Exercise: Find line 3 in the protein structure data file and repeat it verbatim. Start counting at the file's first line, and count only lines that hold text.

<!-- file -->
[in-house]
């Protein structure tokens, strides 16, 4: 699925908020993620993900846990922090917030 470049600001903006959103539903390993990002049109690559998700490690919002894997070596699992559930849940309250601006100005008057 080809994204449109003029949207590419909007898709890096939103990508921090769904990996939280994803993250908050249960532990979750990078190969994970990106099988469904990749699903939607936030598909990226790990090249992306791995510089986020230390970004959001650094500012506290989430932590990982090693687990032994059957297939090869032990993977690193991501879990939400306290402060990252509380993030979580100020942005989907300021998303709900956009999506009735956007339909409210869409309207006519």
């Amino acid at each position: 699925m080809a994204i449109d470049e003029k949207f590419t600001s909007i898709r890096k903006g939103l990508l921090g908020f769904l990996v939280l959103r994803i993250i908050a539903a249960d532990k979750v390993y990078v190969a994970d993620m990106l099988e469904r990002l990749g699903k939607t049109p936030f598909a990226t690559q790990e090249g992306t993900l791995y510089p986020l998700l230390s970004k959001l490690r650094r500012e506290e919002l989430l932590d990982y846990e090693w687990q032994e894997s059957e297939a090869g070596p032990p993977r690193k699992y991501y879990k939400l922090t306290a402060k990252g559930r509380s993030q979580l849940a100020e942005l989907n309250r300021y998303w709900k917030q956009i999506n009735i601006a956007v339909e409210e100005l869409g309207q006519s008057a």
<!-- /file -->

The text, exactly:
């Amino acid at each position: 699925m080809a994204i449109d470049e003029k949207f590419t600001s909007i898709r890096k903006g939103l990508l921090g908020f769904l990996v939280l959103r994803i993250i908050a539903a249960d532990k979750v390993y990078v190969a994970d993620m990106l099988e469904r990002l990749g699903k939607t049109p936030f598909a990226t690559q790990e090249g992306t993900l791995y510089p986020l998700l230390s970004k959001l490690r650094r500012e506290e919002l989430l932590d990982y846990e090693w687990q032994e894997s059957e297939a090869g070596p032990p993977r690193k699992y991501y879990k939400l922090t306290a402060k990252g559930r509380s993030q979580l849940a100020e942005l989907n309250r300021y998303w709900k917030q956009i999506n009735i601006a956007v339909e409210e100005l869409g309207q006519s008057a």